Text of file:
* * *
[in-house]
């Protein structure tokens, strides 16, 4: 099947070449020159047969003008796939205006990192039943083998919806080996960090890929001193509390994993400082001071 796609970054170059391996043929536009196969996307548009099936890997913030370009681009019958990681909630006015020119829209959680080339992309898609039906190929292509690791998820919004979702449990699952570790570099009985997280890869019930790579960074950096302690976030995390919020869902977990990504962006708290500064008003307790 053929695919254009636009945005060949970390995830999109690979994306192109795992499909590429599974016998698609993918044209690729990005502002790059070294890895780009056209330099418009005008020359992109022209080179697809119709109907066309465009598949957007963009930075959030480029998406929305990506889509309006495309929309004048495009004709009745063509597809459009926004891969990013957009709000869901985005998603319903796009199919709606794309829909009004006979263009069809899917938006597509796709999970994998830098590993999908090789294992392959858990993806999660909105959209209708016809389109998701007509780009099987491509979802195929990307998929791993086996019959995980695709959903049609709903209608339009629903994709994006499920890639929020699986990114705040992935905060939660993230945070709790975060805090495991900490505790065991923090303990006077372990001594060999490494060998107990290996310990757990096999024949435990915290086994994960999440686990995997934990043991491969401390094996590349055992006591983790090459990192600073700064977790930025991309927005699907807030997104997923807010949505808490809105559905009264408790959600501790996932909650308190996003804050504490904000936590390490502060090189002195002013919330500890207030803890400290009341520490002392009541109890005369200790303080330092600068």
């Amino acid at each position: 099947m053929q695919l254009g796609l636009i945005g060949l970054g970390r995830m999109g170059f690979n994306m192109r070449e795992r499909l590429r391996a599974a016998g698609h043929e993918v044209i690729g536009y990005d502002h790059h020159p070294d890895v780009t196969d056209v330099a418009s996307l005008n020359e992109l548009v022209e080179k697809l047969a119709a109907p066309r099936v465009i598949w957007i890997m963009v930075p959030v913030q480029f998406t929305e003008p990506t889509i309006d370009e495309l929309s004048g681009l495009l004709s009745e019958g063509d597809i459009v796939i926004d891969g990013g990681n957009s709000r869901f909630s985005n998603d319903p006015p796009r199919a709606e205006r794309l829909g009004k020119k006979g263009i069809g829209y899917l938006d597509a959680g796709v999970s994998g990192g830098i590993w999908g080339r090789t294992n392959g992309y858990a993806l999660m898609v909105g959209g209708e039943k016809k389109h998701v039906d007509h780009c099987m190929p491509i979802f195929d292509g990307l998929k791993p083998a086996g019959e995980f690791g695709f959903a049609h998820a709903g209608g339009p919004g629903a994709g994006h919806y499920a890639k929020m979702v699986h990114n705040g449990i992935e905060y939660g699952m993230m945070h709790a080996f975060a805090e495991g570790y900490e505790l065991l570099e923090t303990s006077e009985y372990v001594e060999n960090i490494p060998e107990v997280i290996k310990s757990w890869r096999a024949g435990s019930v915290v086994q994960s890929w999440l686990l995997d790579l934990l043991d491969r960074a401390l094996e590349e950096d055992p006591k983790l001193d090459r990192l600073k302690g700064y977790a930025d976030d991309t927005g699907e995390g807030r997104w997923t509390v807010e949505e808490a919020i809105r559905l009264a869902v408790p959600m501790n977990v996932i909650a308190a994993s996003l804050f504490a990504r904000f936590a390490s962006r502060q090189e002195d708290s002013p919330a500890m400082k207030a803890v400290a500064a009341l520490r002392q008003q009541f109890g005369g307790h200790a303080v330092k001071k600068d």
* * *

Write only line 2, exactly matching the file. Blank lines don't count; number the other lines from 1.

């Protein structure tokens, strides 16, 4: 099947070449020159047969003008796939205006990192039943083998919806080996960090890929001193509390994993400082001071 796609970054170059391996043929536009196969996307548009099936890997913030370009681009019958990681909630006015020119829209959680080339992309898609039906190929292509690791998820919004979702449990699952570790570099009985997280890869019930790579960074950096302690976030995390919020869902977990990504962006708290500064008003307790 053929695919254009636009945005060949970390995830999109690979994306192109795992499909590429599974016998698609993918044209690729990005502002790059070294890895780009056209330099418009005008020359992109022209080179697809119709109907066309465009598949957007963009930075959030480029998406929305990506889509309006495309929309004048495009004709009745063509597809459009926004891969990013957009709000869901985005998603319903796009199919709606794309829909009004006979263009069809899917938006597509796709999970994998830098590993999908090789294992392959858990993806999660909105959209209708016809389109998701007509780009099987491509979802195929990307998929791993086996019959995980695709959903049609709903209608339009629903994709994006499920890639929020699986990114705040992935905060939660993230945070709790975060805090495991900490505790065991923090303990006077372990001594060999490494060998107990290996310990757990096999024949435990915290086994994960999440686990995997934990043991491969401390094996590349055992006591983790090459990192600073700064977790930025991309927005699907807030997104997923807010949505808490809105559905009264408790959600501790996932909650308190996003804050504490904000936590390490502060090189002195002013919330500890207030803890400290009341520490002392009541109890005369200790303080330092600068």